Adam Pagnucco wrote a lengthy post about how Councilmember Andrew Friedson (D-1) is upset that the County Executive is proposing single-tracking the Purple Line to accommodate the Capital Crescent Trail in the other tunnel. It is indeed less ideal.
Except that Friedson is now reaping the results of his own actions. Earlier this year, Friedson vehemently supported legislation sponsored by Councilmember Hans Riemer (D-AL) to provide corporate welfare in the form of tax breaks for developments on Metro properties.
As County Executive Marc Elrich explained in his veto message, the property tax subsidies proposed for Grosvenor-Strathmore alone cost the county over $100 million in revenue. And that’s just one project and the start of the giveaway bonanza the Council insisted upon when it overrode Elrich’s veto.
Moreover, this is likely the first step, as ideas for providing similar subsidies on private property around Metro have been bandied about by both councilmembers and the Planning Board. Yet the Council seems much happier contemplating additions than subtractions to the budget.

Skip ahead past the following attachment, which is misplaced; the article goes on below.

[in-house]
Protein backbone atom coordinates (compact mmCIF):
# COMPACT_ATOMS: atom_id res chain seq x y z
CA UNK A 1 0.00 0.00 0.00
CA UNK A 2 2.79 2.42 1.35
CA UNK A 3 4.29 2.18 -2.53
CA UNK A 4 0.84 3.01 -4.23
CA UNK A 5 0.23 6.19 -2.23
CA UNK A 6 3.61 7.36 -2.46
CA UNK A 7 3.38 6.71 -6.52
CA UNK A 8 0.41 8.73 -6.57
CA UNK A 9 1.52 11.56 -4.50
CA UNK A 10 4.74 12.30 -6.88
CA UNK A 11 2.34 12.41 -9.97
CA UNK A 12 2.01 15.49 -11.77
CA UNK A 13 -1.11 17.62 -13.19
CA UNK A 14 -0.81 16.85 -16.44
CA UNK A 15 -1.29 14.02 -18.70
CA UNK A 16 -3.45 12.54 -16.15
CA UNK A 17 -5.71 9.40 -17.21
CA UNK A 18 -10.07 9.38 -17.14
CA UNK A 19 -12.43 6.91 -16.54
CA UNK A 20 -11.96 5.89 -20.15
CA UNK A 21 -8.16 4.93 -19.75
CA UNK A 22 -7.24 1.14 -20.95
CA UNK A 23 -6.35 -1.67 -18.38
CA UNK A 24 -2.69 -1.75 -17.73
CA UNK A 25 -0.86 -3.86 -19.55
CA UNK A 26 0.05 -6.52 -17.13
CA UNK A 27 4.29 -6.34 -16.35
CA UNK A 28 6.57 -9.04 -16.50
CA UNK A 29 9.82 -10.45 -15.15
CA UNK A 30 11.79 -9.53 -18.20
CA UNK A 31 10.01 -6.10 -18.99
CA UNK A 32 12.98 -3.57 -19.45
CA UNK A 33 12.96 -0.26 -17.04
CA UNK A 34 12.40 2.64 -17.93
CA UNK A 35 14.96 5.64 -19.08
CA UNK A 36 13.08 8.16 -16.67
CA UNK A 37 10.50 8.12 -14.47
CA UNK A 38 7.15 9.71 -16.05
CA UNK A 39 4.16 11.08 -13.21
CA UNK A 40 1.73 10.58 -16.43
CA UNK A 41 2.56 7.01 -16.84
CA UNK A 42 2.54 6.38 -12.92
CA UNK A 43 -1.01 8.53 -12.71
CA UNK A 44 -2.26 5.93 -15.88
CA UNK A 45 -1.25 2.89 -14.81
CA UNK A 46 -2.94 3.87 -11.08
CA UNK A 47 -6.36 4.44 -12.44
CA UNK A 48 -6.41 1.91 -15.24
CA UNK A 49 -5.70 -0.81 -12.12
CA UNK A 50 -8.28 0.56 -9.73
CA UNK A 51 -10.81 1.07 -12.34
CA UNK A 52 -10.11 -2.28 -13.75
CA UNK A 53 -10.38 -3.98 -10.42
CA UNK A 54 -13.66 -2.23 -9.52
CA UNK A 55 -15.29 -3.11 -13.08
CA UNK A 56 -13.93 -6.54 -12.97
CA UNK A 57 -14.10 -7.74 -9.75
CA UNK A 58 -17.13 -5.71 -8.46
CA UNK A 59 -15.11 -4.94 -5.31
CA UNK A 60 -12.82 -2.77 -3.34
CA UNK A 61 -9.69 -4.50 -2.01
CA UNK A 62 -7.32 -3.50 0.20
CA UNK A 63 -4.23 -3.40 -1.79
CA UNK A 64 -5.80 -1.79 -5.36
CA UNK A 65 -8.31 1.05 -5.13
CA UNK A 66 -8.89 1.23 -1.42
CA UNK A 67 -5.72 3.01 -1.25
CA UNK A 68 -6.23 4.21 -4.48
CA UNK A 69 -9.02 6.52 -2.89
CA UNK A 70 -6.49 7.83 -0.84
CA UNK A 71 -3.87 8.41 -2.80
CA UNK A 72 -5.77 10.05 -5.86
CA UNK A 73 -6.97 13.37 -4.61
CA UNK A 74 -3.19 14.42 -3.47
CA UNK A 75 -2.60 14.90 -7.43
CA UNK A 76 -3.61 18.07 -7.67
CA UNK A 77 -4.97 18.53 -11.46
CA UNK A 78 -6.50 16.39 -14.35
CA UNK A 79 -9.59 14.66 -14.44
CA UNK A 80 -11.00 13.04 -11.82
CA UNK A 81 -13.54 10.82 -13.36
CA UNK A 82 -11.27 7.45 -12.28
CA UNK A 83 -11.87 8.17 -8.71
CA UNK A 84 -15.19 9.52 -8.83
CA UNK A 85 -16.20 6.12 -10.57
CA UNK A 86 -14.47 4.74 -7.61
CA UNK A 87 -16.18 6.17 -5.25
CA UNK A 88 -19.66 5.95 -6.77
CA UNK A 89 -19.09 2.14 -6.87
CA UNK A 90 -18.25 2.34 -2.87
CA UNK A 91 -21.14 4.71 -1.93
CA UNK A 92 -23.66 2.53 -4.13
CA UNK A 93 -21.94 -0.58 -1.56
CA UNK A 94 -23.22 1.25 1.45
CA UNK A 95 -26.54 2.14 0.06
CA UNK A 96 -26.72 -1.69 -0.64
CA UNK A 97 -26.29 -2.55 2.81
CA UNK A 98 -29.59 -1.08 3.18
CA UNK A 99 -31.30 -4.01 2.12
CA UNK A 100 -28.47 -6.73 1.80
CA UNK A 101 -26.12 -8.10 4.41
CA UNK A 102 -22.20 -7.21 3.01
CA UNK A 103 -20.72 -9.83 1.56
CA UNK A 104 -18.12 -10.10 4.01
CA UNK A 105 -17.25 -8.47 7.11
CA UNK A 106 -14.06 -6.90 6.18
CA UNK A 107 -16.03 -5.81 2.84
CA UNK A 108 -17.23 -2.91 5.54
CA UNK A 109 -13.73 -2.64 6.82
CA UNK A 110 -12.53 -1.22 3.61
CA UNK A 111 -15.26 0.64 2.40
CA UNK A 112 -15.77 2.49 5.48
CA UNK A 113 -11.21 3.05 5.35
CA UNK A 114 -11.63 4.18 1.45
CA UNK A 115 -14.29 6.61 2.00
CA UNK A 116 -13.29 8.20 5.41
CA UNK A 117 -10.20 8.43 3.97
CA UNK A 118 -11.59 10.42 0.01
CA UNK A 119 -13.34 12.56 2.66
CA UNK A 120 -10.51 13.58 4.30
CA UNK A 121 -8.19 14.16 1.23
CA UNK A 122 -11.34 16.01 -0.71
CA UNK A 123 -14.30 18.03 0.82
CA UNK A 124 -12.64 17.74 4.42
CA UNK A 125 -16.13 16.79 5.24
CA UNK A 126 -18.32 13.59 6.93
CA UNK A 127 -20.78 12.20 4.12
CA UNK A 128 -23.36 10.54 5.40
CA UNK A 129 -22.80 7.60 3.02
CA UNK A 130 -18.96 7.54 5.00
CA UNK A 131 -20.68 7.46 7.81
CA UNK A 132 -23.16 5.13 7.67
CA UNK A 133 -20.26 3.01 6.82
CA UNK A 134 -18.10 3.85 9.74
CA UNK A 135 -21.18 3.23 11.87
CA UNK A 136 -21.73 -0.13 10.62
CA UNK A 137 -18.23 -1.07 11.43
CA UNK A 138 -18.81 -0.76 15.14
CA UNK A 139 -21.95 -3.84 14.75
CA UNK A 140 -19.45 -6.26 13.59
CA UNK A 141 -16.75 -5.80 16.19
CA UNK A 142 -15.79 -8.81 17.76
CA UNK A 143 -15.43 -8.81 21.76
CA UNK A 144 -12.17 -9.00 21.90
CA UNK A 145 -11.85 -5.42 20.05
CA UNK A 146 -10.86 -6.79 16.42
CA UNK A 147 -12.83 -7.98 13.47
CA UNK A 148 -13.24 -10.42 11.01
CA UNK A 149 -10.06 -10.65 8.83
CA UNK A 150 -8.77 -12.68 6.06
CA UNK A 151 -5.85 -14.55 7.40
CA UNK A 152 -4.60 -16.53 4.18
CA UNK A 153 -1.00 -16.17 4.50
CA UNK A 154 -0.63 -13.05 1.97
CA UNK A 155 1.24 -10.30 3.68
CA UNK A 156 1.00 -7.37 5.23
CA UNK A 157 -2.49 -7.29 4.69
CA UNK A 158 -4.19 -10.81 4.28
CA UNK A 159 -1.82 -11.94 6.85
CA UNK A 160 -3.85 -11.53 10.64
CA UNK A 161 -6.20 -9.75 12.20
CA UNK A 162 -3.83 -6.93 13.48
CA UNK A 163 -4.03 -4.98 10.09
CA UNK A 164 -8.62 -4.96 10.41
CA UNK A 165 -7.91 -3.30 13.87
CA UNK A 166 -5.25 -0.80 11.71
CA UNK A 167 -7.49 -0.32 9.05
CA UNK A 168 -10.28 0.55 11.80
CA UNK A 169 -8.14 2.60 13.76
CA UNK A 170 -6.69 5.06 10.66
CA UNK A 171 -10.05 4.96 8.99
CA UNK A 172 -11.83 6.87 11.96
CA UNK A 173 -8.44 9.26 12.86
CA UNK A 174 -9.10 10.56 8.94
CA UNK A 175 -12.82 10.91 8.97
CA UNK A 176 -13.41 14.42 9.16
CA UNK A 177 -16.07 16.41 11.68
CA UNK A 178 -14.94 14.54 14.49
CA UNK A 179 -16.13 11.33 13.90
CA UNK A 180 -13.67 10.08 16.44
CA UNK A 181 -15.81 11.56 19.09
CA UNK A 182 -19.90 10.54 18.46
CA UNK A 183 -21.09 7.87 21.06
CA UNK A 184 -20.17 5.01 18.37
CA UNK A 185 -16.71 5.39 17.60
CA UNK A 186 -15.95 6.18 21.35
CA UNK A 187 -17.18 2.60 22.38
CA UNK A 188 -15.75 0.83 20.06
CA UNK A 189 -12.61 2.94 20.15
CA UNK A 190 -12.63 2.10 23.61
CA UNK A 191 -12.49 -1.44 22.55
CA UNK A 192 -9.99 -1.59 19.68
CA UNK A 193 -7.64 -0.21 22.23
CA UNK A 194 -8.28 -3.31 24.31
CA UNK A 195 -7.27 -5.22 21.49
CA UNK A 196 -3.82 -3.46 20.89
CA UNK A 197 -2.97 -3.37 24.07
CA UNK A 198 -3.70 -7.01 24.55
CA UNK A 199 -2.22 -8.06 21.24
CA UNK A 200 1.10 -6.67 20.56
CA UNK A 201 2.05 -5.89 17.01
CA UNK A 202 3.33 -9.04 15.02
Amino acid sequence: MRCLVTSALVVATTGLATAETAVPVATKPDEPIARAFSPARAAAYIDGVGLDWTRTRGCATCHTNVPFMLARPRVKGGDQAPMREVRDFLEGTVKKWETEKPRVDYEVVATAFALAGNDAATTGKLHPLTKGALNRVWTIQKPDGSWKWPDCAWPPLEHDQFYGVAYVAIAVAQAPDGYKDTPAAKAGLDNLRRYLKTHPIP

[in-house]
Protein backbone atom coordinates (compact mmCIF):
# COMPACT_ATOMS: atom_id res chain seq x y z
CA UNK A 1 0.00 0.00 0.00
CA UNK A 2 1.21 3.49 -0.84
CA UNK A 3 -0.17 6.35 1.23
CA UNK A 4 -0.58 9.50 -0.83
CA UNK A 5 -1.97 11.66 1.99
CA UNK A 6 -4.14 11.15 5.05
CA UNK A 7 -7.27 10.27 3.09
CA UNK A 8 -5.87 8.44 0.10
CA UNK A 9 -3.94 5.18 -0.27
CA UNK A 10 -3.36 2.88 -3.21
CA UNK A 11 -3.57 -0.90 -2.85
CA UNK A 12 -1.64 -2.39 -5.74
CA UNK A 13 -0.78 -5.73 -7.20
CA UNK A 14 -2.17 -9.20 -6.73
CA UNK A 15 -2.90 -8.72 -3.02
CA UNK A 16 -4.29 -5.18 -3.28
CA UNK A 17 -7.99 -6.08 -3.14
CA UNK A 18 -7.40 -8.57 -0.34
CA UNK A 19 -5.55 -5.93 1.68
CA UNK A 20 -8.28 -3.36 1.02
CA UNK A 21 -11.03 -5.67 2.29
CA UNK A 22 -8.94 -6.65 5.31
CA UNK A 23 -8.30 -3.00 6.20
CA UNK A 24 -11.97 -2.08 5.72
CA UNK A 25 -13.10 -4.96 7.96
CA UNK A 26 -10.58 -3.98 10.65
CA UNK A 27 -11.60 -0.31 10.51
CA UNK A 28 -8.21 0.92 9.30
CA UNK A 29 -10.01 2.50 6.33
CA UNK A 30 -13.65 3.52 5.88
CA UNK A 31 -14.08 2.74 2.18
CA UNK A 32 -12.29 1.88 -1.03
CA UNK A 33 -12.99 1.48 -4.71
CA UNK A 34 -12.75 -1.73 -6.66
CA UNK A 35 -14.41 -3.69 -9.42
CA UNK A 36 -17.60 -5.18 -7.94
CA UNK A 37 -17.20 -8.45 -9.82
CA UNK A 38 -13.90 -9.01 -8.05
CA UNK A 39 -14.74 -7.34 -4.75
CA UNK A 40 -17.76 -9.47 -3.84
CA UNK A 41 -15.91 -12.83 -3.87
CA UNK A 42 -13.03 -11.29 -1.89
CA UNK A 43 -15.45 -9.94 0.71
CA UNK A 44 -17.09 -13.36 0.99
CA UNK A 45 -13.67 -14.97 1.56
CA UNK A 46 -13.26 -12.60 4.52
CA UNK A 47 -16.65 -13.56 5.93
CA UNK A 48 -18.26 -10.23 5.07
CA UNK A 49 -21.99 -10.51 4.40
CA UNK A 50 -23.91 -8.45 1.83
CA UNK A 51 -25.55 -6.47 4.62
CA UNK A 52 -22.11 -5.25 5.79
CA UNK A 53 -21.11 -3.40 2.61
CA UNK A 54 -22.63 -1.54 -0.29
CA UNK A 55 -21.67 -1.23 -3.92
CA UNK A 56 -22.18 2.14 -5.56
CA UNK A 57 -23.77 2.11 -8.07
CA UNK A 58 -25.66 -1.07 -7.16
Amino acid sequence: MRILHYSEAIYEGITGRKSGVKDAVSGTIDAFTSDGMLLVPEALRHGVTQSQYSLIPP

The Council has also been busy reducing impact tax fees that go directly into the capital budget as part of its “no developer left behind during a pandemic” program. They may call it social justice but it sure looks like a giveaway to connected, wealthy interests known for generous campaign contributions.
It’s too bad that Friedson wasn’t around during the days of the U.S. House of Representatives Committee on the Post Office. Its members had two core beliefs: (1) stamp prices should never rise, and (2) the wages of postal workers should always go up.
I sympathize with Friedson’s desire for a two-track Purple Line and a separate tunnel for the Capital Crescent Trail. I just wish someone touted so often as a financial wizard would pay greater attention to the budgetary impact of his desire to engage in tax giveaways to developers on the Council’s other priorities.